An investigation into the seizure of counterfeit currency notes, amounting to nearly Rs 2.25 crore, has revealed that the consignment was sent on the orders of one Iqbal alias Kana at the behest of the Pakistan intelligence agency and banned militant organisation, the Lashkar-e-Toiba (LeT), an FIR in the case stated.
Two persons, Ash Mohammad and Zeeshan, were arrested from Karol Bagh and Dabri on January 12, and remanded in police custody for 10 days.
Sources said the consignment route has been traced to Jammu and Kashmir, from where it came to Delhi by train.
Several mobile numbers of the accused were kept under surveillance and investigating officers landed on the trail after intercepting a call from a Pakistani number on January 12.
The caller, suspected to be Iqbal alias Kana, was talking to another person about his network in India. The Indian then called him from his own mobile number, and both discussed the transportation of a huge consignment using code words, the FIR stated.
Later, the caller asked the Indian to arrange a place where the consignment could be kept, considering that it was huge. He was assured that it would be done. Police identified the Indian as Ash Mohammad, a resident of Lohari in Uttar Pradesh, and a relative of Kana.
Kana is a criminal wanted by the CBI, Delhi Police and police from other states in connection with several cases. Hiding in Pakistan at present, he has been running fake currency and arms smuggling rackets in India through his aides, said DCP (Special Cell) Arun Kampani.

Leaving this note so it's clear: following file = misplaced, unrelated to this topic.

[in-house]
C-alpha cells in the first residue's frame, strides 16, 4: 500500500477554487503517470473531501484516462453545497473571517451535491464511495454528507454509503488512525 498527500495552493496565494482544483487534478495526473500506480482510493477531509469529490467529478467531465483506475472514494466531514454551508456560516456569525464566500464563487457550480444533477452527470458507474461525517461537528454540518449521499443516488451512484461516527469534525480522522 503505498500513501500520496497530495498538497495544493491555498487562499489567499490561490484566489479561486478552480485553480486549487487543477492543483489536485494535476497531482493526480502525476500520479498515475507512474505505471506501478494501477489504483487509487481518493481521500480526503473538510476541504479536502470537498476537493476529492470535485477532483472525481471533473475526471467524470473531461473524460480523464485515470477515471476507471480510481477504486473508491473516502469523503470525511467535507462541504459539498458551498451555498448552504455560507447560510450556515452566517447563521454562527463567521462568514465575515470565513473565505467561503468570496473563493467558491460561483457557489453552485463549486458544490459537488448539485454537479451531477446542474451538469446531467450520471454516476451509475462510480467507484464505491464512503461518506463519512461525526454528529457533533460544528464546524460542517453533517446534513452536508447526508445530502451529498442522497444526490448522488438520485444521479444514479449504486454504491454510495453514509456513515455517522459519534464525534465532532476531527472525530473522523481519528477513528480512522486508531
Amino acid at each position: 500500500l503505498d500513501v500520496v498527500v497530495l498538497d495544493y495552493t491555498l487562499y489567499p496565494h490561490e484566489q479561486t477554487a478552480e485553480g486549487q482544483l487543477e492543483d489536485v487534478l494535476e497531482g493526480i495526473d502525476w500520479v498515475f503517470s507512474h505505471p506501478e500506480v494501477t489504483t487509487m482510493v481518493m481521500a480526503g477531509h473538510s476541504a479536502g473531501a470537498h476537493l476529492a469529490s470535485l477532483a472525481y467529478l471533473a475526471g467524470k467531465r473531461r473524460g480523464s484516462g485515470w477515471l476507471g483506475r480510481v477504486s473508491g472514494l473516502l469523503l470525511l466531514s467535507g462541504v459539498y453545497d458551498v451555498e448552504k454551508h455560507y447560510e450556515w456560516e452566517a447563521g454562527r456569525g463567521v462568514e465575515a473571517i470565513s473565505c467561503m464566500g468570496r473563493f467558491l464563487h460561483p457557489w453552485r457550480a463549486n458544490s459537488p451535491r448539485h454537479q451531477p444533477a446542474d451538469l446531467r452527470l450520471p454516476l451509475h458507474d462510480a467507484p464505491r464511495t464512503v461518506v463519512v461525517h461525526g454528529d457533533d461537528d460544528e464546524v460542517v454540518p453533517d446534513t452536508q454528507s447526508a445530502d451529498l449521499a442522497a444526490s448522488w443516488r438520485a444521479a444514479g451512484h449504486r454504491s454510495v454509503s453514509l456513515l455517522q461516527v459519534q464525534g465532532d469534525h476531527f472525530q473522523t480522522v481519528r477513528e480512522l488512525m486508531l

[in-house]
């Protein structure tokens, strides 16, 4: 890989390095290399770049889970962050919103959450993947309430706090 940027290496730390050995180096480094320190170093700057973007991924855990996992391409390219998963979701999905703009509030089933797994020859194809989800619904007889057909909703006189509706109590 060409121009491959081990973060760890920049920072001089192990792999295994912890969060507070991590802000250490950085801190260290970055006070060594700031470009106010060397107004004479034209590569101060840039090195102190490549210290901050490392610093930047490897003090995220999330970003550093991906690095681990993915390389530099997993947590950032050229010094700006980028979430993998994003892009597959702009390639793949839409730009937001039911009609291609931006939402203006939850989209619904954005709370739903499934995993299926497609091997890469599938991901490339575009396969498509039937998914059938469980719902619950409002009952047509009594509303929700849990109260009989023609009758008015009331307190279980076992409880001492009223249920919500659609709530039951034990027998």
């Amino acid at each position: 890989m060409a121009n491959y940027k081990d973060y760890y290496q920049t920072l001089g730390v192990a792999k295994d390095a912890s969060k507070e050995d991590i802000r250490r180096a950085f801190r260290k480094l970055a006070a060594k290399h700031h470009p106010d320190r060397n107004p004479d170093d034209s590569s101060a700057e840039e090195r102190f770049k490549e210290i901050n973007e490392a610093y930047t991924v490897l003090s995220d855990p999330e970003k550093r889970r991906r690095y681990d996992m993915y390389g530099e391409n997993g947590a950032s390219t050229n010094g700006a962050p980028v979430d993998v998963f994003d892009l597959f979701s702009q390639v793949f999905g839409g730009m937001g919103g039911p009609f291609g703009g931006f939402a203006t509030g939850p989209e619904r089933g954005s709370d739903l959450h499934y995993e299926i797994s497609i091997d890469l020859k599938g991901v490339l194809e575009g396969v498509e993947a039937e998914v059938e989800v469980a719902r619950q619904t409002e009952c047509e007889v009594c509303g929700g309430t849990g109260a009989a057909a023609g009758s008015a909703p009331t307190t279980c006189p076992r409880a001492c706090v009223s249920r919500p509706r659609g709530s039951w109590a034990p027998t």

While this information was being received, police chanced upon another call on the night of January 11 at 9.41 pm. During the call, which took place between Hassan and Ash Mohammad, Hassan instructed Mohammad to reach Zeeshans residence in RZ-70, Sitapuri B-Block, and meet him, the FIR stated.
Around 7.45 am the next day, a raiding party reached the address and waited outside the house. At 12.10 pm, a green Mahindra Champion tempo bearing the number DL 1LN 3600 stopped outside the house. Zeeshan was held, and police recovered two cellphones from him.
Police said the tempo contained 19 bundles of cloth. The labels suggested that these bundles may have been packed somewhere in Pakistan, said P N Aggarwal, Special Commissioner of Police (Special Cell). When these were opened, fake currency notes of Rs 500 and Rs 1,000 denomination were